Yet another petition was circulated, but this time more than a dozen of the largest standholders deemed it was time to move on. The market closed its doors on April 26, 1986, after 98 years of continuous operation. The conversion to office space commenced in 1988.
Yet another chapter in Southern Market’s history was written in the last decade, when the city relocated its offices in 2014, followed by the Chamber in 2017.
The Dawn of a New Southern Market
With Southern Market standing nearly empty, new ideas emerged on how it could be utilized to bring increased foot traffic to the southern edge of Downtown Lancaster. Two new players emerged with viable ideas. One was Lancaster Equity, a community-development corporation whose aim is to substantially reduce poverty in the city over the next 10 years through entrepreneurial programs and ensuring people earn a living wage and have access to affordable housing. They saw Southern Market as an avenue to help people achieve those goals through introducing the food-hall concept to Lancaster. ASSETS, a nonprofit organization that assists budding entrepreneurs and whose office was located inside the market, saw a similar path.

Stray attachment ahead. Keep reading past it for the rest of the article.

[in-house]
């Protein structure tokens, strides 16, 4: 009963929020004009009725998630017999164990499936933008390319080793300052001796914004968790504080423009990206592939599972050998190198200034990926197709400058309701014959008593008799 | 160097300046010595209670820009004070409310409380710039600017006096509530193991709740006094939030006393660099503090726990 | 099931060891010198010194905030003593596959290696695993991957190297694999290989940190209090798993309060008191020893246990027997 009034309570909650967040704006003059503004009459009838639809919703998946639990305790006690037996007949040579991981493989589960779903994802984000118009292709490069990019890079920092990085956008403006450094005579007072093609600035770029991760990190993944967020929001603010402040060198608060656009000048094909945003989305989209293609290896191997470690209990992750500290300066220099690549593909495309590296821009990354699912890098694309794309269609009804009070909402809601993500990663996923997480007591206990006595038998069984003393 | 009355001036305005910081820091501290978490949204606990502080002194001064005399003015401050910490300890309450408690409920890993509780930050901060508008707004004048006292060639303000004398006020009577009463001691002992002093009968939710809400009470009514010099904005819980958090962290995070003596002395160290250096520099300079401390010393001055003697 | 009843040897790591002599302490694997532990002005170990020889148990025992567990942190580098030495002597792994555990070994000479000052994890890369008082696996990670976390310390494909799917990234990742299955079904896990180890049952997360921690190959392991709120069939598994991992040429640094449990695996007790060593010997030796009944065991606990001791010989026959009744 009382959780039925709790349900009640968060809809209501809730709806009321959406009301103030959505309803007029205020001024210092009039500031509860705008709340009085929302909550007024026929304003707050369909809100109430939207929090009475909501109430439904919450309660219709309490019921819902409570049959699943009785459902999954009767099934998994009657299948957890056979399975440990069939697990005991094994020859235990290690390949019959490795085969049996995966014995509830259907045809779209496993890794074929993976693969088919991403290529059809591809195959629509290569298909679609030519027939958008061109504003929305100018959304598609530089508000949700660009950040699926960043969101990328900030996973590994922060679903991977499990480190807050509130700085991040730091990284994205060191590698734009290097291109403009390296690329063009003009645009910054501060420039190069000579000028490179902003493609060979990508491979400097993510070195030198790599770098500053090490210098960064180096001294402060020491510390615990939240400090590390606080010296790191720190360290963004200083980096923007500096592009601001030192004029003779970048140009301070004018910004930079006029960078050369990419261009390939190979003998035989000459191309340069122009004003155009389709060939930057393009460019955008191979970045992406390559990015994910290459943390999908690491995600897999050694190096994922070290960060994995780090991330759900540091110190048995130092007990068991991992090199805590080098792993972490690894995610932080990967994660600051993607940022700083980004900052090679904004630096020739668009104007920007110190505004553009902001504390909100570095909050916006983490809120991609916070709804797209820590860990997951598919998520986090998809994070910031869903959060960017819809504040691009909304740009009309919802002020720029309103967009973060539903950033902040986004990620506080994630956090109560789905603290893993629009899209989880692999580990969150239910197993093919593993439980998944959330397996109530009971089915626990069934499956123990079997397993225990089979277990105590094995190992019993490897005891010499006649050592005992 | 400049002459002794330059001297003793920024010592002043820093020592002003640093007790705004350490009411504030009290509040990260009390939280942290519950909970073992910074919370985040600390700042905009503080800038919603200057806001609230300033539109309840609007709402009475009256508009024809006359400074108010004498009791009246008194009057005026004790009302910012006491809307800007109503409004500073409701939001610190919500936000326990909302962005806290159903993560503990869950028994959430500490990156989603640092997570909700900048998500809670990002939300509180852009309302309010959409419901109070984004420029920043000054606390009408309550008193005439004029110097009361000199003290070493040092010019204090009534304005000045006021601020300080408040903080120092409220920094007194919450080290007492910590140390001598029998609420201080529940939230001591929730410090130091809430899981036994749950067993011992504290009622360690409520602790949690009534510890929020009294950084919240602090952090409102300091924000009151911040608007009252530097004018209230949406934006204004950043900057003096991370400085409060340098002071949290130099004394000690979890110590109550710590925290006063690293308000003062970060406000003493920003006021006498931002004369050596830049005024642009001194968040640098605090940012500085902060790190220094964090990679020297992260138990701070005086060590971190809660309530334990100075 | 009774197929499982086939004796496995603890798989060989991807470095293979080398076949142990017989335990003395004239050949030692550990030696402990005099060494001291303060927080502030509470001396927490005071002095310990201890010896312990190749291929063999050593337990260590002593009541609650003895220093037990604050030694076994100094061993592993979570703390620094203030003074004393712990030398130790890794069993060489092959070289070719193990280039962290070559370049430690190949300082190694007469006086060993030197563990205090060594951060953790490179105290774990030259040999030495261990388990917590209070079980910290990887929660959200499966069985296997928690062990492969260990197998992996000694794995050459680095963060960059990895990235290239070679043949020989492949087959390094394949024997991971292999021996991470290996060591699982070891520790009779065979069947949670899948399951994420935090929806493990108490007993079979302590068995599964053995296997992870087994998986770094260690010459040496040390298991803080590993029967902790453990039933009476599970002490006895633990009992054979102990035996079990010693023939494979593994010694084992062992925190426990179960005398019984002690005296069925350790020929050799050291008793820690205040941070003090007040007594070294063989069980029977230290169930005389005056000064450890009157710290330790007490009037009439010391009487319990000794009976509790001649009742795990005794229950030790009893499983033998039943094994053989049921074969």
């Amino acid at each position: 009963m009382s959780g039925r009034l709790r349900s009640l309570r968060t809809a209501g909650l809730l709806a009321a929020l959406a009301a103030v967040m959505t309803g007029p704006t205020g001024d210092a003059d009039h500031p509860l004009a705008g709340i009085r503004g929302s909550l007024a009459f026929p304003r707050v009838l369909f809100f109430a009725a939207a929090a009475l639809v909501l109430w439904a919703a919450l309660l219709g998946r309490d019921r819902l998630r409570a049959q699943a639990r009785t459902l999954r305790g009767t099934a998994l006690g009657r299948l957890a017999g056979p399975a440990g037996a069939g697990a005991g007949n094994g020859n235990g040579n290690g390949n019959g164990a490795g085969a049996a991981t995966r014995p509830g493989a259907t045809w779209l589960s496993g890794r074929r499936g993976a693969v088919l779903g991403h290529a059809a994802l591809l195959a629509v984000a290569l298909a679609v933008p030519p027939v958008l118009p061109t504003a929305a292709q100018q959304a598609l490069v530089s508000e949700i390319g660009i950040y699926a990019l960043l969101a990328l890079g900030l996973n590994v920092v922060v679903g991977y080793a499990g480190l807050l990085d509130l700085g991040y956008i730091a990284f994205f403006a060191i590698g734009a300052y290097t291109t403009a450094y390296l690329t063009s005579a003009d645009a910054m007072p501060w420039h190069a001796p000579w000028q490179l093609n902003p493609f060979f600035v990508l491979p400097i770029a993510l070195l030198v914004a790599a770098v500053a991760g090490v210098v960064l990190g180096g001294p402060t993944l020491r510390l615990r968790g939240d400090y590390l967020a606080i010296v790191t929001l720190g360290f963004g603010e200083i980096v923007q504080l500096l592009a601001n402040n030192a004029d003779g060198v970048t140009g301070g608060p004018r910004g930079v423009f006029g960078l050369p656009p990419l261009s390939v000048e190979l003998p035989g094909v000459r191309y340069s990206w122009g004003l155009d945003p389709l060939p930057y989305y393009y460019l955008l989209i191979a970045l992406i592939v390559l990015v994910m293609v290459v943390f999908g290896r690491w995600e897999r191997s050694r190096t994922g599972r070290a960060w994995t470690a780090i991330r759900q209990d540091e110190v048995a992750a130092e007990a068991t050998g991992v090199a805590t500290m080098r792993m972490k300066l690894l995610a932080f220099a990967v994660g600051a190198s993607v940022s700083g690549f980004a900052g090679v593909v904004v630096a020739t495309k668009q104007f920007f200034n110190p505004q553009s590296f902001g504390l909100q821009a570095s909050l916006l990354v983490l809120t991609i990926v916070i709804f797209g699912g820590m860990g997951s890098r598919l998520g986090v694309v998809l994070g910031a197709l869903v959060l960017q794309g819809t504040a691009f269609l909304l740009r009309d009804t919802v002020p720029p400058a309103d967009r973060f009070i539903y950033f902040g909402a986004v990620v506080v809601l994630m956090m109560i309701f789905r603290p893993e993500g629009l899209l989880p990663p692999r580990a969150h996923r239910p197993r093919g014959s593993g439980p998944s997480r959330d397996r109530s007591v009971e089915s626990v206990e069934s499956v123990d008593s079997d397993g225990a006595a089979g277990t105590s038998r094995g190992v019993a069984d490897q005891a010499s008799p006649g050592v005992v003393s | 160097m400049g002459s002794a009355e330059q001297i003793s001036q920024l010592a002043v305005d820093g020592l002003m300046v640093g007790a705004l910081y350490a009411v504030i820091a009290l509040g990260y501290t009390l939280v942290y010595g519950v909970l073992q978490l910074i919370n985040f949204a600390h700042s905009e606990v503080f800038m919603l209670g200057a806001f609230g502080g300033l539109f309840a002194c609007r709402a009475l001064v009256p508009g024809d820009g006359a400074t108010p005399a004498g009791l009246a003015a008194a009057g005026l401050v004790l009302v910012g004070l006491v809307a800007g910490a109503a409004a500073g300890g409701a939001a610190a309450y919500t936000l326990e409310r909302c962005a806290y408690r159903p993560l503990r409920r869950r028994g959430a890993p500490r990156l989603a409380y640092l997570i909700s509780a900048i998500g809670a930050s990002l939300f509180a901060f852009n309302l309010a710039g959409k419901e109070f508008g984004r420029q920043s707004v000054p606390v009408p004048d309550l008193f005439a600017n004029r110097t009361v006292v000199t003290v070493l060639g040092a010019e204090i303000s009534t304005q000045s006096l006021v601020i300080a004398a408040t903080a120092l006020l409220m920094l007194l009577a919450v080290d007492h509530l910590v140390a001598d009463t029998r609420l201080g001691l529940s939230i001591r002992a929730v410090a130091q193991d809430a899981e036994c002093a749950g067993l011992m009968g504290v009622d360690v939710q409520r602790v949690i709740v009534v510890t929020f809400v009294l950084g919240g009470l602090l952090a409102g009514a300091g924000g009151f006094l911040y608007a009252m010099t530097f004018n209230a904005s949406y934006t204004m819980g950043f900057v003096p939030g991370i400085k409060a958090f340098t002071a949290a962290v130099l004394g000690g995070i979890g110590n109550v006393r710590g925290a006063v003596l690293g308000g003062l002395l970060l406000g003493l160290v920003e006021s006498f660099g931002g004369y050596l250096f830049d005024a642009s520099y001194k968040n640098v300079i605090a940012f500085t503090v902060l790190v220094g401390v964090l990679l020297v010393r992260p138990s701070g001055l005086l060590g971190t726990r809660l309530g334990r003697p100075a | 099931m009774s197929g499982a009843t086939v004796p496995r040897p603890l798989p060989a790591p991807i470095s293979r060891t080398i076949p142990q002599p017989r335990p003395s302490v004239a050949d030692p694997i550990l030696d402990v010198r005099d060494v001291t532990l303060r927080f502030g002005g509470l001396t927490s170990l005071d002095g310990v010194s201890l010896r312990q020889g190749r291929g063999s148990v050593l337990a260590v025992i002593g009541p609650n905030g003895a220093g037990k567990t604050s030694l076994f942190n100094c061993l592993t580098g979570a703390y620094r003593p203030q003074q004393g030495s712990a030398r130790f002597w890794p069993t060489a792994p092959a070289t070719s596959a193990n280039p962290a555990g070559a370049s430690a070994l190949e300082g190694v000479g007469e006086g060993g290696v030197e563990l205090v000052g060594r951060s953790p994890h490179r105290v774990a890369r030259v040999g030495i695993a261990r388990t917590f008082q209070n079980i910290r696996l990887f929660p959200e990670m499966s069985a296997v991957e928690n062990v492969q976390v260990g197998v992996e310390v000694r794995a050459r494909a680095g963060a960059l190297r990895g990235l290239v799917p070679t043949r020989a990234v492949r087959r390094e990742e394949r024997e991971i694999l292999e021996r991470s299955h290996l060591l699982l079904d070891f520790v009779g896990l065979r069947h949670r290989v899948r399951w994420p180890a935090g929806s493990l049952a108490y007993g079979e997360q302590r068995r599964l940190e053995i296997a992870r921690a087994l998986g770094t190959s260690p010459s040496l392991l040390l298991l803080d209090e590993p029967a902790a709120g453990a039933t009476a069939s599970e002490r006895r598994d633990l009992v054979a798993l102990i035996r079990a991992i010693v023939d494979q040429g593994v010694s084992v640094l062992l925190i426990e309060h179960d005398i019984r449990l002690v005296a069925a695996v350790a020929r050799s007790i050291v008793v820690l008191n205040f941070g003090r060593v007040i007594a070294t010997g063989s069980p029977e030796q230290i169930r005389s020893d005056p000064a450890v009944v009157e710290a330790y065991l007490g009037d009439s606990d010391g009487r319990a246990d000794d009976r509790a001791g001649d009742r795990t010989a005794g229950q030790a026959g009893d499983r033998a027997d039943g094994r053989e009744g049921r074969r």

The strategy was nearly derailed when a Maryland-based company submitted plans that would have transformed the building into a home-improvement store. When potential tenants backed out, the company withdrew the plan.